You would fully expect that a company as large as FUSO/Mitsubishi would invest a considerable amount of time, effort and money into the research and development of their components in order to produce high quality, durable vehicles. I would too, but I must admit that since buying my truck I have questioned this on several occasions.
From the first day I got my truck home I noticed things that I was not overly impressed with.
There were sections at the rear of the cab (in the area where the cab latches), where some of the sheetmetal overlapped, that had obvious signs of rust. I neutralised and halted this rust by using some industrial strength rust converter, but I was surprised that in this day and age of vehicle manufacturing that this problem would exist on a new vehicle.
The same could be said of the way the chassis is manufactured. The bare metal sections are all riveted together and only then is the finished assembly painted. One of the problems with this approach is that paint cannot get into all of the little nooks and crannies. If any of the chassis bolts are removed you will find bare metal under the bolt heads or nuts. Many manufactures these days fully submerse their chassis components in anti corrosive baths prior to painting, but unfortunately it would appear that Fuso is not one of those companies. Sigh…
As part of my regular maintenance regime I recently noticed that the rubber on both the gearbox and transfer case breathers was cracked. The OEM breather arrangement is a fairly simple one: A stepped rubber grommet fits into the gearbox/transfer case casting. Fitted in the grommet is a short length of 8mm tubing, bent at 90°, to which the breather hoses are connected. Sadly, these grommets are destined to fail in a relatively short period of time. If they were fitted with a simple spring clamp, as used on the fuel lines, this would greatly reduce the likelihood of the rubber splitting, but they aren’t. When I contacted my local Fuso parts dealer to enquire about replacement breathers, I nearly fell over when told that the breathers cost $115 each! That is absolutely ridiculous for a piece of rubber fitted with a bent piece of tubing.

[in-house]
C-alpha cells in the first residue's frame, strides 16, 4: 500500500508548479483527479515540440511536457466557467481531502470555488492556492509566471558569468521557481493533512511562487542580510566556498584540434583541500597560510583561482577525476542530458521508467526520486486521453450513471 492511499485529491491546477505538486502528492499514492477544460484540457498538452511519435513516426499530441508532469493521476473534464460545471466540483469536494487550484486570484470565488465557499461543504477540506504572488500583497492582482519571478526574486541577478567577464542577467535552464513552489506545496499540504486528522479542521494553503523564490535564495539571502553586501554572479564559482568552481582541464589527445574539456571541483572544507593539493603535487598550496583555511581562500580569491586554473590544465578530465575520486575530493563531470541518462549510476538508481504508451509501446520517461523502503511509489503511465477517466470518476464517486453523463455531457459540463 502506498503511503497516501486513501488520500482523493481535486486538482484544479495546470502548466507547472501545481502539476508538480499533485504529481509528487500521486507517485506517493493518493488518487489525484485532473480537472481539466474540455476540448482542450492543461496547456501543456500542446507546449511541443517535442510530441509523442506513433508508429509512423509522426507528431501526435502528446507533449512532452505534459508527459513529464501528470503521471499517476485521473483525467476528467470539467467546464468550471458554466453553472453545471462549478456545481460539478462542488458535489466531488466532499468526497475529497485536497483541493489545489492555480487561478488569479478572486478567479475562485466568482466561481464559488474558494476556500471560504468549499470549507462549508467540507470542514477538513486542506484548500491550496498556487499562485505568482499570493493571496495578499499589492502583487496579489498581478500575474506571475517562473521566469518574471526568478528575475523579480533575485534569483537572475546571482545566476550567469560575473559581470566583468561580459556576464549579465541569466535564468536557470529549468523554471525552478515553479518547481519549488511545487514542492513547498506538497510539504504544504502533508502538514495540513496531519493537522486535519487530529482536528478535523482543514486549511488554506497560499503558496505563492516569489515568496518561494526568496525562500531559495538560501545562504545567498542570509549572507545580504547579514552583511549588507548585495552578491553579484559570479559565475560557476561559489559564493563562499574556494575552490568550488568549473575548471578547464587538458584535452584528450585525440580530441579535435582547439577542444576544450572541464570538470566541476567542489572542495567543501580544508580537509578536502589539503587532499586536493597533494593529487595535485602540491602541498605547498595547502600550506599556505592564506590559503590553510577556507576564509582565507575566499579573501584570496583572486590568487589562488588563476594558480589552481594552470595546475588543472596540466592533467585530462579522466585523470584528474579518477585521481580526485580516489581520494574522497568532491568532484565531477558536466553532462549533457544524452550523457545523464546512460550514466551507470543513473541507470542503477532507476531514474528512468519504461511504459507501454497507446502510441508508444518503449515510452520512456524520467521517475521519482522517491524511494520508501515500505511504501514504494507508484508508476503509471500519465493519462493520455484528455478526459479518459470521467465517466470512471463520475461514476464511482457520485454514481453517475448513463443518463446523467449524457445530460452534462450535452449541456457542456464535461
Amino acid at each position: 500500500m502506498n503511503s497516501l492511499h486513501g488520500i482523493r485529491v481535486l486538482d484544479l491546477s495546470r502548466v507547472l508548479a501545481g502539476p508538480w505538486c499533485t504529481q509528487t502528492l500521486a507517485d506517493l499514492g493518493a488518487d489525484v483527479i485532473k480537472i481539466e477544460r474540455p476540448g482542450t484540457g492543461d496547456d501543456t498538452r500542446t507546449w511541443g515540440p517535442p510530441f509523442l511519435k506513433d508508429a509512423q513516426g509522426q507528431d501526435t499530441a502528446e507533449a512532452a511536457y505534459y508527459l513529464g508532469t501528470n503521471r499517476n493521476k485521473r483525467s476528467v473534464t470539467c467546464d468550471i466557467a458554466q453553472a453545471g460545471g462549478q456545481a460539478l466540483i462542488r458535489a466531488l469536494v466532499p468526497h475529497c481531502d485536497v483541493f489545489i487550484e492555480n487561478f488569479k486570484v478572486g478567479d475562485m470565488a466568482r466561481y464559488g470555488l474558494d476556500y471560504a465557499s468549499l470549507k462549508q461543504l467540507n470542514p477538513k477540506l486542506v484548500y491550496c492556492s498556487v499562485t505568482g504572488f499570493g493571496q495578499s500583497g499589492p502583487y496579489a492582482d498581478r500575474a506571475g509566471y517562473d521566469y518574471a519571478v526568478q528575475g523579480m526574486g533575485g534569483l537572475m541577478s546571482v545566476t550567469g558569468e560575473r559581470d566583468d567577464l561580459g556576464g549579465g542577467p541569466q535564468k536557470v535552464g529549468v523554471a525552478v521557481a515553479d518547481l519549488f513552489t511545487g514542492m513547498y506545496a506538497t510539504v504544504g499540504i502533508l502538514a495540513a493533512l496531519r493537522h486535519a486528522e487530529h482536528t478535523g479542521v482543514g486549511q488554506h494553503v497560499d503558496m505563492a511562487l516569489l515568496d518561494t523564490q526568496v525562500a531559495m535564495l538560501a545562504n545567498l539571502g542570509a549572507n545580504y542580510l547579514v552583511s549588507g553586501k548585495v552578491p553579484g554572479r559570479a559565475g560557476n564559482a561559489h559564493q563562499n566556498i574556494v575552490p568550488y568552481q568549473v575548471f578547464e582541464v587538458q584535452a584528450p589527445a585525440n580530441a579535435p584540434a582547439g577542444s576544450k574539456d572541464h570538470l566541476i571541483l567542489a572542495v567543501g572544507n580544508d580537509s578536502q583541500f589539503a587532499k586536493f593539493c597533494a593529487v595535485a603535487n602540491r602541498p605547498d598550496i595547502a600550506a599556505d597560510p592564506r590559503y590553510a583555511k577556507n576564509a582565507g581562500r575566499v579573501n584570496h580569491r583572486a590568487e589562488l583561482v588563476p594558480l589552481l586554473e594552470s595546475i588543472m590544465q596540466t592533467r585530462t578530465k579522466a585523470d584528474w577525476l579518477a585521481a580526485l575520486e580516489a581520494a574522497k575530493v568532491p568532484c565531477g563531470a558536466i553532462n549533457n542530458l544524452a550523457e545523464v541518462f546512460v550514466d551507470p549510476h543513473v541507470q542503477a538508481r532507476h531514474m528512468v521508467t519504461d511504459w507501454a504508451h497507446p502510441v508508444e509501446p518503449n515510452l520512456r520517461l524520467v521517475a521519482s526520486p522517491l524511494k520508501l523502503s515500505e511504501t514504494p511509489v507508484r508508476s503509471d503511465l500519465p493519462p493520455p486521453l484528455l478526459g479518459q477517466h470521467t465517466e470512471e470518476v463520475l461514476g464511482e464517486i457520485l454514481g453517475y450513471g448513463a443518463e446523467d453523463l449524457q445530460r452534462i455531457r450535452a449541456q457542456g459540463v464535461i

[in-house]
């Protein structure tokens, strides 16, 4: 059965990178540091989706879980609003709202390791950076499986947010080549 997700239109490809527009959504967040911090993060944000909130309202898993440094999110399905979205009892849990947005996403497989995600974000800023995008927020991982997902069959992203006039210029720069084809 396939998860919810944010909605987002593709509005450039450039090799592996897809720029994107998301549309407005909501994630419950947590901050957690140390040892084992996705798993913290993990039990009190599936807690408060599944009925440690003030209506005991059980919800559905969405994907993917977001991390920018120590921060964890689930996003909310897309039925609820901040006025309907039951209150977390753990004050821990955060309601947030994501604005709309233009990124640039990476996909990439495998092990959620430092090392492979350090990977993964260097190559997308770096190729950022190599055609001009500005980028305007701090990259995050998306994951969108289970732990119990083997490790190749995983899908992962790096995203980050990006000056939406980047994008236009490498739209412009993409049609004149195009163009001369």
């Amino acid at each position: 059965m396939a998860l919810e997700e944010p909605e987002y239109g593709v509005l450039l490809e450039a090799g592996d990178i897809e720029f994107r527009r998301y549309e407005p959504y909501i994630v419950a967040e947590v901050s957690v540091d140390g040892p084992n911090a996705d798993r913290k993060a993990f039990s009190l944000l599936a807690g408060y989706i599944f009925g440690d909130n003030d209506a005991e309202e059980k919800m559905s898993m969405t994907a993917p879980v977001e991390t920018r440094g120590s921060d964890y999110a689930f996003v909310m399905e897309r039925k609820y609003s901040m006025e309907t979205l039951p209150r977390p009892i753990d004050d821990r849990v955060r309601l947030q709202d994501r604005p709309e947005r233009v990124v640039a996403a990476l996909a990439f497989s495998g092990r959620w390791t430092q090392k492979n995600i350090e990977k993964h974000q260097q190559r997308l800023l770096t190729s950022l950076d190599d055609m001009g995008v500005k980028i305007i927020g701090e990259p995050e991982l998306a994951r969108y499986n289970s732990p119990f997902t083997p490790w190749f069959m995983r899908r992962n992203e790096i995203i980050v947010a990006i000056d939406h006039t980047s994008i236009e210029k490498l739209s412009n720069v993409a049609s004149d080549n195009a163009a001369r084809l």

There was no way I could justify that sort of money for something so basic, so I looked at what alternatives I could use.
Initially I was going to replace the OEM rubber grommets with nylon grommets, but scrapped that idea after trying some prototypes.
Another option was to replace the OEM breathers with metal push lock fittings, but this would involve disassembling parts of the gearbox and transfer case in order to tap the required ¼” BSPT holes. Obviously, tapping the holes without removing the casings was not possible, as there was no way of preventing aluminium swarf going into the gearbox or transfer case. I had to think hard about going down this path, because it meant breaking the factory seals on a box that had only done 4000 Km, but in the end that’s what I decided to do. This decision was made a little bit easier, given that the truck is no longer under warranty.
During the process of removing the upper gearbox casing I noticed that there was a considerable amount of play in the gate selector shaft. There was more than 5mm of movement at the end of the selector arm, which definitely did not seem right to me, especially given that this gearbox is virtually brand new. I contacted my local Fuso service centre and discussed this issue with them. To cut a long story short, Fuso Australia replied saying that they would not cover the costs of replacing a “wear and tear” part. Did I mention that my truck has only done 4000 kilometers??? Apparently, that did not matter to Fuso Australia, which I must admit, pissed me off somewhat.